Since no data on the expression and functions of TRPML-2 channels in gliomas has been provided so far, the present work evaluated the expression of TRPML-2 channels in astrocytomas and glioblastomas compared to normal brain tissues (NB), astrocytes (NHA) and neural stem/progenitor cells (NS/PC). In addition, by RNA interference, the role of TRPML-2 in controlling cell survival and proliferation was studied in glioma cell lines.

RESULTS

Expression of TRPML-2 gene in normal human brain, astrocytes and neural stem/progenitor cells

We first evaluated by quantitative real time-polymerase chain reaction (qRT-PCR) the expression of TRPML-2 gene in two different normal human brain (NB1 and NB2) samples, astrocyte cell lines (NHA1 and NHA2) and neural stem/progenitor cell lines (NS/PC1 and NS/PC2). We demonstrated that TRPML-2 transcripts were found at higher levels in NS/PCs and NHAs as respect to NB specimens (Figure 1).

TRPML-2 mRNA expression in normal human brain, astrocytes and neural stem/progenitor cells.

Figure 1: TRPML-2 mRNA expression in normal human brain, astrocytes and neural stem/progenitor cells. The relative TRPML-2 mRNA expression in normal human astrocyte (NHA), in human normal brain (NB) and in human neural stem/progenitor (NS/PC) cells was evaluated by qRT-PCR. TRPML-2 mRNA levels were normalized for GAPDH expression and were expressed as relative fold with respect to NHA used as control. Data are expressed as mean ± SD. *p<0.01 NS/PC vs NHA; #p<0.05 NB vs NHA (Anova with Bonferroni’s post-test).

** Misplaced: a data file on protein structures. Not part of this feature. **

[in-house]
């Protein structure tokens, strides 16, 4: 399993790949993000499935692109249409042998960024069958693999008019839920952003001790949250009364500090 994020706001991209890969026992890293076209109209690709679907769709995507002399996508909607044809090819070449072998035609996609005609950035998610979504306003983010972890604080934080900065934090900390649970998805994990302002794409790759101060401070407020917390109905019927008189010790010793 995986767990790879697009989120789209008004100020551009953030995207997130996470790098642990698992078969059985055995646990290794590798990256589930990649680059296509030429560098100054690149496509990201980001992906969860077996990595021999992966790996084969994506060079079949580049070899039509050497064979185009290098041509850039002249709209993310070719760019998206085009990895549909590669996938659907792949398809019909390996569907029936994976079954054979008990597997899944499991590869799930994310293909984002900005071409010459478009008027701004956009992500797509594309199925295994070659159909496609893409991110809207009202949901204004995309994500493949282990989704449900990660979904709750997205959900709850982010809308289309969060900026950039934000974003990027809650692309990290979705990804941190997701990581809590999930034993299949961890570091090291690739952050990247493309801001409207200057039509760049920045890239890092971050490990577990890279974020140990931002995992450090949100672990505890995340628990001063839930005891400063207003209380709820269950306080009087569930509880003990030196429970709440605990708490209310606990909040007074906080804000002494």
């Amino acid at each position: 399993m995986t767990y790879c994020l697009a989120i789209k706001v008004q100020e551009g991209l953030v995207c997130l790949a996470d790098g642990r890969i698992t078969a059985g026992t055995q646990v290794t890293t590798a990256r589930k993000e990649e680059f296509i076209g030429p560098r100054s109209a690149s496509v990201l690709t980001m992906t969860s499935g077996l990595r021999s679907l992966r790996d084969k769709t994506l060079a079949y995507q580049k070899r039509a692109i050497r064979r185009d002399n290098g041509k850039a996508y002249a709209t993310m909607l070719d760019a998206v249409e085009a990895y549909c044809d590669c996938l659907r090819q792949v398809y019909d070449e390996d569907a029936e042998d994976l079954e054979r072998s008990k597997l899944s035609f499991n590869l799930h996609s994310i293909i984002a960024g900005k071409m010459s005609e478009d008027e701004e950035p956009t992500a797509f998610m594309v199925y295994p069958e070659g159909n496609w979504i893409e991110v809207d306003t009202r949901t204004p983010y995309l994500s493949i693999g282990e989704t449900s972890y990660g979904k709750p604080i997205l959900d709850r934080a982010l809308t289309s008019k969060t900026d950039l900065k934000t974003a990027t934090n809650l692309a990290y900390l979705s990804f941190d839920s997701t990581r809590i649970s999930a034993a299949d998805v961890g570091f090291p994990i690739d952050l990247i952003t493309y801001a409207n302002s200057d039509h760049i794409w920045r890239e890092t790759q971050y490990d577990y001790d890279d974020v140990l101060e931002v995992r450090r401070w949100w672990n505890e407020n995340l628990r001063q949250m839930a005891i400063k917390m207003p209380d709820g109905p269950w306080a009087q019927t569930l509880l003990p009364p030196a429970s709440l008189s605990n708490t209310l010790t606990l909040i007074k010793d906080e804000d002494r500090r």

TRPML-2 mRNA expression increases during glioma progression

The expression of TRPML-2 was also evaluated at mRNA levels in human glioma tissues of both sexes, with different pathological grade (Table 1) and was compared to the mean values of NHA samples (Figure 2). Messenger RNA from estrogen receptor positive (ER+) breast cancer tissues was used as positive control [20]. Starting from low-grade pylocytic astrocytoma, grade I and astrocytomas, grade II towards the more invasive anaplastic astrocytomas, grade III and GBM, grade IV, a progressive up-regulation of TRPML-2 mRNA expression was detected by qRT-PCR compared with NHA samples (Figure 2), with a strong increase (about 45-fold) of TRPML-2 expression in GBM biopsies, compared to pilocytic astrocytomas. The results obtained in glioma tissues prompted us to evaluate the expression of TRPML-2 protein by immunohistochemistry. In agree with qRT-PCR data, astrocytoma, anaplastic astrocytoma and GBM were more immunoreactive, compared to grade I astrocytomas (Figure 3), suggesting an inverse correlation between differentiation status and TRPML-2 protein expression. In addition, no significative difference in TRPML-2 protein expression was found between grade II and III astrocytomas. High TRPML-2 mRNA and protein levels were detected in ER-positive, epidermal growth factor receptor 2 positive (HER2+) breast cancer tissues, used as positive controls (Figure 2 and 3). No reactivity was found in tissue sections used as negative control incubated with the omission of primary Ab (Figure 3).